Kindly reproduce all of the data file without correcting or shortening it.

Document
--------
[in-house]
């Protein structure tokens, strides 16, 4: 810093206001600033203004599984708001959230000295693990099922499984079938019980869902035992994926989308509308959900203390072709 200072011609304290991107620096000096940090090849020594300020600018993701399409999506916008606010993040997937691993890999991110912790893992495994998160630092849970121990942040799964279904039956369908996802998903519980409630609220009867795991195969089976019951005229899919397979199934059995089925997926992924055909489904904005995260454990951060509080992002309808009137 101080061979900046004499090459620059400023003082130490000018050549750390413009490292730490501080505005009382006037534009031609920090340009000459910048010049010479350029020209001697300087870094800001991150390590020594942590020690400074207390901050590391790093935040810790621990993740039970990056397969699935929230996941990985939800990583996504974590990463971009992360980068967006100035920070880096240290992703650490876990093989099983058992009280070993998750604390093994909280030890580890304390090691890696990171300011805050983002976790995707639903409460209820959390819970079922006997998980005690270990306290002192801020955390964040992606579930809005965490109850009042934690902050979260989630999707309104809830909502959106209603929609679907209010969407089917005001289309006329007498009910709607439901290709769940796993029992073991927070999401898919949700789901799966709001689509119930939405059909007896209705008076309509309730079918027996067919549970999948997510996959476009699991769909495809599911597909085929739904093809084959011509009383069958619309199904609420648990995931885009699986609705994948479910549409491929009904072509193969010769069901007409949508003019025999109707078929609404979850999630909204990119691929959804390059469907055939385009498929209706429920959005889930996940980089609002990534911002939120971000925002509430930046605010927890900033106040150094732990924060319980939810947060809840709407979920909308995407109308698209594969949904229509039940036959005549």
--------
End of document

[in-house]
């Protein structure tokens, strides 16, 4: 810093206001600033203004599984708001959230000295693990099922499984079938019980869902035992994926989308509308959900203390072709 200072011609304290991107620096000096940090090849020594300020600018993701399409999506916008606010993040997937691993890999991110912790893992495994998160630092849970121990942040799964279904039956369908996802998903519980409630609220009867795991195969089976019951005229899919397979199934059995089925997926992924055909489904904005995260454990951060509080992002309808009137 101080061979900046004499090459620059400023003082130490000018050549750390413009490292730490501080505005009382006037534009031609920090340009000459910048010049010479350029020209001697300087870094800001991150390590020594942590020690400074207390901050590391790093935040810790621990993740039970990056397969699935929230996941990985939800990583996504974590990463971009992360980068967006100035920070880096240290992703650490876990093989099983058992009280070993998750604390093994909280030890580890304390090691890696990171300011805050983002976790995707639903409460209820959390819970079922006997998980005690270990306290002192801020955390964040992606579930809005965490109850009042934690902050979260989630999707309104809830909502959106209603929609679907209010969407089917005001289309006329007498009910709607439901290709769940796993029992073991927070999401898919949700789901799966709001689509119930939405059909007896209705008076309509309730079918027996067919549970999948997510996959476009699991769909495809599911597909085929739904093809084959011509009383069958619309199904609420648990995931885009699986609705994948479910549409491929009904072509193969010769069901007409949508003019025999109707078929609404979850999630909204990119691929959804390059469907055939385009498929209706429920959005889930996940980089609002990534911002939120971000925002509430930046605010927890900033106040150094732990924060319980939810947060809840709407979920909308995407109308698209594969949904229509039940036959005549």